Family of FIve Trumpeter Swans

Family of FIve Trumpeter Swans

Life Cycle: The male and female build a nest on a muskrat or beaver dam, on a floating mat of plants, or build up enough plants to make a platform. The female incubates the clutch of 4-6 eggs for 34 days. One day before hatching, the chicks begin to peep. Cygnets can swim as soon as their down is dry, but they stay on their nests for a few days. For the next three weeks, until their new feathers grow in, they are brooded by their parents and fed snails and insects from the bottom of the marsh. The juveniles stay with their parents through their first winter until they return in the spring to the same breeding area. Then they hang out with their siblings for 4-6 years until they are mature enough to mate and raise their own young. If a pair uses the same nesting location two summers in a row, they form an almost unbreakable attachment to the site.

Pair of adult and juvenile swans

Pair of adult and juvenile swans

The swans create quite a commotion when they take off. They run on top of the water with their wings flapping. Just after take-off they pull their necks into an S and then straighten it out. They sleep with their head tucked down under their wing.

Fluffiing feathers to dry off

Fluffiing feathers to dry off

This night, I leave my bedroom window open, just in case the intruder comes again…

We already knew that a bear was in the vicinity. “Blackie” left signs of destruction everywhere: mangled garbage cans with the lids torn off, crushed metal bird feeders with bent poles, and even scat (bear droppings) on the flagstone path to our dock at Northern Bliss.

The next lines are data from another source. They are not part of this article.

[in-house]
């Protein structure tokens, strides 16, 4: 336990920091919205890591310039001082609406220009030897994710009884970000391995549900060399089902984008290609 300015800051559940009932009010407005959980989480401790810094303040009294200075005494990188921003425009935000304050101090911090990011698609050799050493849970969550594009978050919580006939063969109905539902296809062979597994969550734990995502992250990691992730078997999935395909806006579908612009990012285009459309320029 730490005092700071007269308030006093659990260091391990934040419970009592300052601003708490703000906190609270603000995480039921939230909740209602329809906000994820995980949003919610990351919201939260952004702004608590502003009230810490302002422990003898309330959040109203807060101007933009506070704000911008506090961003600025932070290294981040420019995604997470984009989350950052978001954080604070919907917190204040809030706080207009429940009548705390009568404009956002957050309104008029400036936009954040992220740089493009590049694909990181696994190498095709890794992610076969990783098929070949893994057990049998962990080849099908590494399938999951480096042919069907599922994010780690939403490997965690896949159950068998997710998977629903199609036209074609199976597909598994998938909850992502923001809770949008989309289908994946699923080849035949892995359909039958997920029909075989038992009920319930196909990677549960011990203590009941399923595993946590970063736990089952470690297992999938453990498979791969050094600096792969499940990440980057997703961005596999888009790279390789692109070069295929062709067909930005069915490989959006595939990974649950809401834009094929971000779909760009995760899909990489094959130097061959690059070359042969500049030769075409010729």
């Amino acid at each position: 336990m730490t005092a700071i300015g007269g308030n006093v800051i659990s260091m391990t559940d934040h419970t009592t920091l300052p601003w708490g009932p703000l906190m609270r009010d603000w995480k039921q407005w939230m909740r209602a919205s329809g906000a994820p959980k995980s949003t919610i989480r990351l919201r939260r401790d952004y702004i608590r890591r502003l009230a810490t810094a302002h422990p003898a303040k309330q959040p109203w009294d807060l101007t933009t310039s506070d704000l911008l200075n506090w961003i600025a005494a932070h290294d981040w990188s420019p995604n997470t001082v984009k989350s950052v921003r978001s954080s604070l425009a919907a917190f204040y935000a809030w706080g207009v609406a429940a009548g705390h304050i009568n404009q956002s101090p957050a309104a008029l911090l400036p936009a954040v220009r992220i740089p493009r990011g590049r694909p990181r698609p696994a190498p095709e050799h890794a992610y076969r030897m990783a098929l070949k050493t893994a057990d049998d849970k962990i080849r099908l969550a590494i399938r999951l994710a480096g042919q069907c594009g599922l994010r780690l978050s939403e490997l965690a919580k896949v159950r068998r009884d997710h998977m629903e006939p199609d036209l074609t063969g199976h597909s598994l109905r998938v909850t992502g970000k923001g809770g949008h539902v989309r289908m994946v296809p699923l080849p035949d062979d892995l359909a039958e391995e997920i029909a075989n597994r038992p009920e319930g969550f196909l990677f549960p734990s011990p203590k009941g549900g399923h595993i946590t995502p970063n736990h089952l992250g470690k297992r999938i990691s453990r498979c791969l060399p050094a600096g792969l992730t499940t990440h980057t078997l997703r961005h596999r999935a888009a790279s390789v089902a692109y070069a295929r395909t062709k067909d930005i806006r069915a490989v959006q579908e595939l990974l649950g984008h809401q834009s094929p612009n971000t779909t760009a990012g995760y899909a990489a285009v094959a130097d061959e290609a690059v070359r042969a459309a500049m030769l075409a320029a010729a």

But no one visiting our Heritage Home  this summer has actually seen him. The suspense escalates.

Will Blackie come again tonight? It’s been three days now since he left the scat behind. We turn on the exterior floodlights to take a final peek outside before turning in.

At 5 a.m., I’m awakened by the clank of metal against wood. The racket is too loud to be just the coons playing around. Still wearing my PJs, I tiptoe barefoot to the kitchen counter and grab my camera. Then I tiptoe towards the window. That’s him! He is down near the tipped canoe. He’s angrily smashing the round feeder that rolled down against it. I aim the camera at an angle so that it doesn’t focus on the screen. I zoom out the telephoto to catch Blackie at work. He looks back briefly and then continues banging the feeder against the canoe.

Before I heard the ruckus, Blackie had already bent down the two bird feeders near the patio. Now he gives up on this feeder and stands on his hind legs to reach for my new copper squirrel-proof feeder hanging from a tree. Should I chase him away? I think not! Snap.

P1040926 Bear reaches up to check out the copper feeder

He gives up on the copper feeder and rambles on toward the lake. Snap! I note that his length is about half that of the canoe.

P1040929 He walks away in search of other food

He heads for the planter for more food. None there. Just geraniums eaten down by the deer.  Not interested. He turns to gaze at White Ash Lake, flooded in the pastel colors of dawn. Primitive beast against impressionist palette. What glorious contrast! Snap!

P1040932 Black Bear at Sunrise

Blackie heads back, behind the canoe and up the hill from the lake. Halfway up the hill, he stops. How about this wooden feeder?  More food for me? But there’s none there. So he walks right past our upper patio table as I tiptoe toward the door. Snap!

Then he rambles off our property, across the road, and back into the woods. My telephoto is zoomed out as far as it can go.  The photo turns out fuzzy—but Blackie will always remain sharp in my memory. I hope he visits us again.

This slideshow requires JavaScript.